By Alex Garrick-WrightFebruary 26th 2018

Anyone thinking of moving to Shetland will obviously need to consider the local healthcare. Fortunately, Shetland is well provisioned for the health and social care needs of this small but vibrant community; here are some of the most important, practical queries for people thinking about a life on the isles.

Do I have to pay for healthcare in Shetland?

As with the rest of Scotland, healthcare is free at point of use from NHS Scotland. Health spending in Shetland is £2,404 per person in the isles, higher than the Scottish average.

Where can I register with a GP?

Shetland has 10 GP surgeries across the isles, and although certain areas are remote, almost everyone has a GP within a reasonable distance.

The Lerwick Health Centre is the largest surgery, serving Shetland’s largest town with nearly 9,000 people registered. In addition to GPs, the Lerwick Health Centre utilises an innovative system of Advanced Nursing Practitioners - senior nurses who can deal with minor or straight-forward medical issues on the day, freeing up GPs’ time for more complex cases.

The south Mainland is served by the Levenwick Medical Practice, while over on the Westside there are surgeries in Scalloway, Walls and Bixter. The north of Shetland is provided for by the surgeries in Brae and Hillswick, while residents of Yell, Unst and Whalsay have surgeries on their own islands.

Smaller islands, such as Fetlar and Fair Isle, do not have their own surgeries, but do have nursing provision and residents can be registered at the closest GP surgery.

Image taken from an interview with ANP Stacey Donnelly, from our dedicated Island Medics site.

Are there hospitals?

There is one hospital, the Gilbert Bain, on Lerwick’s South Road. It is across the road from the Lerwick Health Centre, with bus stops just outside and a 156-space car park.

In 2015/16, the Gilbert Bain treated over 4,600 in-patients, and nearly 17,000 outpatients.

What kind of treatment can I get in the Gilbert Bain?

The Gilbert Bain serves the entire of Shetland with an A&E department and medical, surgical and maternity wards. It also has dental suites, and a drop-in sexual health clinic on Monday evenings.

While outpatient procedures and minor surgery can be performed in Shetland, serious or complex cases are often sent to Aberdeen Royal Infirmary or the Aberdeen Maternity Hospital before returning to Shetland for recuperation and further treatment. If you have to go down south for treatment, the NHS will usually pay for the patient’s travel (but not always for anyone accompanying).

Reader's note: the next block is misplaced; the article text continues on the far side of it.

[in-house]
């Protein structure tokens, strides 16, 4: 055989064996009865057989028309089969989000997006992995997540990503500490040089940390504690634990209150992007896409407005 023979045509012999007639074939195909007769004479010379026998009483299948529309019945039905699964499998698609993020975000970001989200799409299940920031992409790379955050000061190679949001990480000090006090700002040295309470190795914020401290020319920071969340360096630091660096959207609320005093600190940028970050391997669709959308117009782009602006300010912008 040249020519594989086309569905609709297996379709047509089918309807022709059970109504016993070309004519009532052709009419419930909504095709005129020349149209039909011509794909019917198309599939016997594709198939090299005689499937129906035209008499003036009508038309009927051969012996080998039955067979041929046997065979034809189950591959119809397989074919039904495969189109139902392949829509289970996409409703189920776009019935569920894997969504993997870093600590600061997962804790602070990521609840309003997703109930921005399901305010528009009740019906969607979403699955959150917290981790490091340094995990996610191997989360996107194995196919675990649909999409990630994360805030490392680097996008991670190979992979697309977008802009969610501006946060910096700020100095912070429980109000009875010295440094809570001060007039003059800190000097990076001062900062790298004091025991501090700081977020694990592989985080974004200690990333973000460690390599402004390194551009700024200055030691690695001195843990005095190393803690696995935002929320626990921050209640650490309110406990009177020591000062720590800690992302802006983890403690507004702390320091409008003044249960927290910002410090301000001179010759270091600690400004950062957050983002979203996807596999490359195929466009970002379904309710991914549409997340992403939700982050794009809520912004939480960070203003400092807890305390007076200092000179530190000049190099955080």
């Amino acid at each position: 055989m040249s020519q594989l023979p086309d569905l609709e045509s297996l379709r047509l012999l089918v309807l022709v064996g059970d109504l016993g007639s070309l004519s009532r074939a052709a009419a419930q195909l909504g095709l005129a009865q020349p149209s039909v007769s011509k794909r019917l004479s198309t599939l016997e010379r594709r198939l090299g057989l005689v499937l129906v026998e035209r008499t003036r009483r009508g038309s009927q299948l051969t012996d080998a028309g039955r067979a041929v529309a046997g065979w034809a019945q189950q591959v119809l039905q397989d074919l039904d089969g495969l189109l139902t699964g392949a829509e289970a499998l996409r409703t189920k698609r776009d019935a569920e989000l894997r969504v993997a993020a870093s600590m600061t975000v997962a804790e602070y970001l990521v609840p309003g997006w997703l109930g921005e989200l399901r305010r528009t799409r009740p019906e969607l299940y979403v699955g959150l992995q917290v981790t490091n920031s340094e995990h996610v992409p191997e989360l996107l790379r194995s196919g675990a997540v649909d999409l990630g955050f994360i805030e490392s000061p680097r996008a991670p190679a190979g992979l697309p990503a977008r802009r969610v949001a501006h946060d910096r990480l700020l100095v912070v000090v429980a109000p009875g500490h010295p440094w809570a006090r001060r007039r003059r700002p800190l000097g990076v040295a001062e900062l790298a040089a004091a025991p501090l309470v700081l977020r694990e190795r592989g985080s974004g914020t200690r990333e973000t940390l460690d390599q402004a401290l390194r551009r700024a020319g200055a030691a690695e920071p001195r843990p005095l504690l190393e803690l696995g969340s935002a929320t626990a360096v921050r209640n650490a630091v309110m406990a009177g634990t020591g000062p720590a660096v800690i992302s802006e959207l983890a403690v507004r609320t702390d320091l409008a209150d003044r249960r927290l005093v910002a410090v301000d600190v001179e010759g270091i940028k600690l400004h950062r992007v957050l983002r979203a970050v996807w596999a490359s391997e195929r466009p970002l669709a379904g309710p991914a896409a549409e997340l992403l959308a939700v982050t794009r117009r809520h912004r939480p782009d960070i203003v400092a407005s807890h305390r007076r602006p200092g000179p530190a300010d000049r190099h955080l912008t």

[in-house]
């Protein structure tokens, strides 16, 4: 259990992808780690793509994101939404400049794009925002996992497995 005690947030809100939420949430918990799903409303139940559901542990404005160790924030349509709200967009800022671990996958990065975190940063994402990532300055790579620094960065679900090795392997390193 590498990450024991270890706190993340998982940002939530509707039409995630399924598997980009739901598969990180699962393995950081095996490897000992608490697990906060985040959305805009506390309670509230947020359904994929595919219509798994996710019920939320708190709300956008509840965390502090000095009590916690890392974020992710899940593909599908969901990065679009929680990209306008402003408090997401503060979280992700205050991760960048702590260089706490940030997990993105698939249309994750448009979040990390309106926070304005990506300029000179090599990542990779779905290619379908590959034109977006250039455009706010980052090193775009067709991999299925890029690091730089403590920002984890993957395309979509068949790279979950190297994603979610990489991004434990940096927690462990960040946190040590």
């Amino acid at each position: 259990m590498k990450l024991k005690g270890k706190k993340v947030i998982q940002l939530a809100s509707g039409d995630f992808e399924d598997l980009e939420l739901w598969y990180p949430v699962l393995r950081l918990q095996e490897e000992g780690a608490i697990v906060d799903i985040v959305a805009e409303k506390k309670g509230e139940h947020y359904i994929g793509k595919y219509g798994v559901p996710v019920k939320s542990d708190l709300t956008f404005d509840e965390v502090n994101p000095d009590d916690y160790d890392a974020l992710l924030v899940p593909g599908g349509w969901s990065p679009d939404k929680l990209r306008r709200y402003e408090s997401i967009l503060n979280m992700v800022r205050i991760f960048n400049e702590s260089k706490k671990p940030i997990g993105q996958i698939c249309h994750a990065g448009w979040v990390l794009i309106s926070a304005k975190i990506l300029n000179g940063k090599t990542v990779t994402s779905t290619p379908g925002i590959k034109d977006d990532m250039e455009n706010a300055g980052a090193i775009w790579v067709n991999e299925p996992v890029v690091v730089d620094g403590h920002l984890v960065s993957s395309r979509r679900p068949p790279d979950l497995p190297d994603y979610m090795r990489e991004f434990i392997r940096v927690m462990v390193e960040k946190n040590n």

Will I be able to find an NHS dentist?

There are multiple dental clinics in Shetland that take NHS patients. In Lerwick, the main practice is the Montfield Dental Health Centre, although due to high demand Montfield is not registering new patients. The Lerwick Dental Practice, on Market St, has started registering NHS patients.

Dental patients in the north can register at the Brae Dental Health Clinic, while for outer isles residents there are also the Whalsay and Mid-Yell Dental Clinics. Outreach clinics are also taken to other island communities on a regular basis.

Two of the local medical professionals who took part in the recent BBC series, Island Medics.

Where can I find a pharmacy to dispense my prescriptions?

There are multiple pharmacies in Lerwick that dispense prescriptions and sell over-the-counter medications; Boots (on Commercial St) and Freefield Pharmacy (on Burgh Road). The Gilbert Bain Hospital also has a dispensing pharmacy.

Outside of Lerwick, there is the Scalloway Pharmacy and the Brae Pharmacy. Residents further afield can pick up their prescribed medicine from their local health centre, or in some cases have it arranged to be sent to a local shop for collection.

Are there opticians?

Yes, there are multiple opticians, all based on Commercial St in Lerwick- Kelly Opticians, Miller Opticians and Specsavers.

Can I access mental health services in Shetland?

Absolutely. NHS Shetland’s Mental Health Team, based in the Lerwick Health Centre, run a number of mental health services that are accessed by referral from a GP.

These include psychiatric services provided by a permanent on-island psychiatrist, the Child and Adolescent Mental Health Service, Psychiatric Therapy, Substance Misuse and Recovery, as well as memory assessments and dementia services.

I have children. What kind of healthcare is there for kids and families?

For new parents and young children, there is a health visitor service that will help you look after your little ones’ health and give them the best start in life. The health visitors carry out a range of duties including ante-and-post-natal visits, breastfeeding education, child health clinics, help with common baby issues such as sleeping or weaning, parenting skills, and even help with housing benefits and financial advice.

Health visitor appointments can be arranged through local GP surgeries, and they can be met either at the surgery or in your own home.

For older children, there is the School Nursing Service that looks after the physical, emotional and mental health of pupils. The nurses not only perform the ‘traditional’ school nurse duties such as head lice checks and vaccinations, but also provide advice on sexual health, diet, stress, sleep issues, relationship problems and self-harm.

The school nurses run drop-in clinics in schools or, alternatively, appointments can be booked via the school office, and the nurses are directly contactable via phone or email. The service is completely confidential unless the nurse feels that a pupil is at risk of harm, in which case they will tell the pupil who they need to inform and why.

Below you can find links to some services and healthcare providers that you might find useful.

Medical practices

Dental Services



Mental Health Services